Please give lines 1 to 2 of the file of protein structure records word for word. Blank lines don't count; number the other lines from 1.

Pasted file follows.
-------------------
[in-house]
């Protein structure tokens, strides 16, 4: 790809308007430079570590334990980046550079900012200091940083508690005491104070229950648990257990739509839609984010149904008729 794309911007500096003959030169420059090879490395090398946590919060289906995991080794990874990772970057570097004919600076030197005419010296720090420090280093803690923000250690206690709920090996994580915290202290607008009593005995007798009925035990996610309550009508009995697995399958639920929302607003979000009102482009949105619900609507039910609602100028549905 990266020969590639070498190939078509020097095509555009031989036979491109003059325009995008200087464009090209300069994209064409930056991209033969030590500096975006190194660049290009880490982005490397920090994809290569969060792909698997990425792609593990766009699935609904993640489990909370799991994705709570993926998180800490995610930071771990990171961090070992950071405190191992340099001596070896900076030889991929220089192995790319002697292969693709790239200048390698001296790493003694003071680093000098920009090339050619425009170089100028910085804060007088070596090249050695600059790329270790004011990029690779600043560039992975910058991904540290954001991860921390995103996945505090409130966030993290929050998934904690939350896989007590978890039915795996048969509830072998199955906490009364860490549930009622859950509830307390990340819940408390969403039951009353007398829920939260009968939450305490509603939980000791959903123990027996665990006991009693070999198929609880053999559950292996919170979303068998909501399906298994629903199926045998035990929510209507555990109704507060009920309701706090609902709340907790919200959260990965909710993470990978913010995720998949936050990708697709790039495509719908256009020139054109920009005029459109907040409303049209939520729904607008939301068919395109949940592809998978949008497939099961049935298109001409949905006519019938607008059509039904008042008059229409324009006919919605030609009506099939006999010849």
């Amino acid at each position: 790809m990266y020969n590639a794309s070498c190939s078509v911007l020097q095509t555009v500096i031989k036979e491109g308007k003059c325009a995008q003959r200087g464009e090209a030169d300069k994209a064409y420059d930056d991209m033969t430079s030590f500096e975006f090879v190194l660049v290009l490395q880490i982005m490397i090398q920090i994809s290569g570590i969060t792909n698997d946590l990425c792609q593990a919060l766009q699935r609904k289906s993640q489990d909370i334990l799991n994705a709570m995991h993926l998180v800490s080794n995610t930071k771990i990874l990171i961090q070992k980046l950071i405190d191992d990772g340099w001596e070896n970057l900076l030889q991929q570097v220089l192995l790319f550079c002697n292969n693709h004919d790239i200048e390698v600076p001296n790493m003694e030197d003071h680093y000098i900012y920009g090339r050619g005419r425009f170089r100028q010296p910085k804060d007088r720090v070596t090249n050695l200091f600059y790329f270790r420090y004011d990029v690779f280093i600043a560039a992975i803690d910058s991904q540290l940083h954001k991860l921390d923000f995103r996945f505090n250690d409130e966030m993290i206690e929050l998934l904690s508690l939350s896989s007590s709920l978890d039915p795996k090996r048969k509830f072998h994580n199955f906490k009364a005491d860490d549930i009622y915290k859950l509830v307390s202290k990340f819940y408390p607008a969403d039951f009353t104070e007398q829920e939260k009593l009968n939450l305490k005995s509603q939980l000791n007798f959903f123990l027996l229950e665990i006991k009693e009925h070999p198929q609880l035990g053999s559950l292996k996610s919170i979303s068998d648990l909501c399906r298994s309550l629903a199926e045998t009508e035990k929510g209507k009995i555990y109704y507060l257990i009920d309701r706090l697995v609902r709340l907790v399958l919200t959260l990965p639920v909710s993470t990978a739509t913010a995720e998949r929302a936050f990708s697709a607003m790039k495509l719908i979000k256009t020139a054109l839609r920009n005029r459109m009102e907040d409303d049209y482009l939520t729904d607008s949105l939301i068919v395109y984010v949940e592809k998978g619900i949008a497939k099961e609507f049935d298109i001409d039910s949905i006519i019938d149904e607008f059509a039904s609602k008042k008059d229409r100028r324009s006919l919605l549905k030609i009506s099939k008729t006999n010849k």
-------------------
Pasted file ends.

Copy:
[in-house]
């Protein structure tokens, strides 16, 4: 790809308007430079570590334990980046550079900012200091940083508690005491104070229950648990257990739509839609984010149904008729 794309911007500096003959030169420059090879490395090398946590919060289906995991080794990874990772970057570097004919600076030197005419010296720090420090280093803690923000250690206690709920090996994580915290202290607008009593005995007798009925035990996610309550009508009995697995399958639920929302607003979000009102482009949105619900609507039910609602100028549905 990266020969590639070498190939078509020097095509555009031989036979491109003059325009995008200087464009090209300069994209064409930056991209033969030590500096975006190194660049290009880490982005490397920090994809290569969060792909698997990425792609593990766009699935609904993640489990909370799991994705709570993926998180800490995610930071771990990171961090070992950071405190191992340099001596070896900076030889991929220089192995790319002697292969693709790239200048390698001296790493003694003071680093000098920009090339050619425009170089100028910085804060007088070596090249050695600059790329270790004011990029690779600043560039992975910058991904540290954001991860921390995103996945505090409130966030993290929050998934904690939350896989007590978890039915795996048969509830072998199955906490009364860490549930009622859950509830307390990340819940408390969403039951009353007398829920939260009968939450305490509603939980000791959903123990027996665990006991009693070999198929609880053999559950292996919170979303068998909501399906298994629903199926045998035990929510209507555990109704507060009920309701706090609902709340907790919200959260990965909710993470990978913010995720998949936050990708697709790039495509719908256009020139054109920009005029459109907040409303049209939520729904607008939301068919395109949940592809998978949008497939099961049935298109001409949905006519019938607008059509039904008042008059229409324009006919919605030609009506099939006999010849």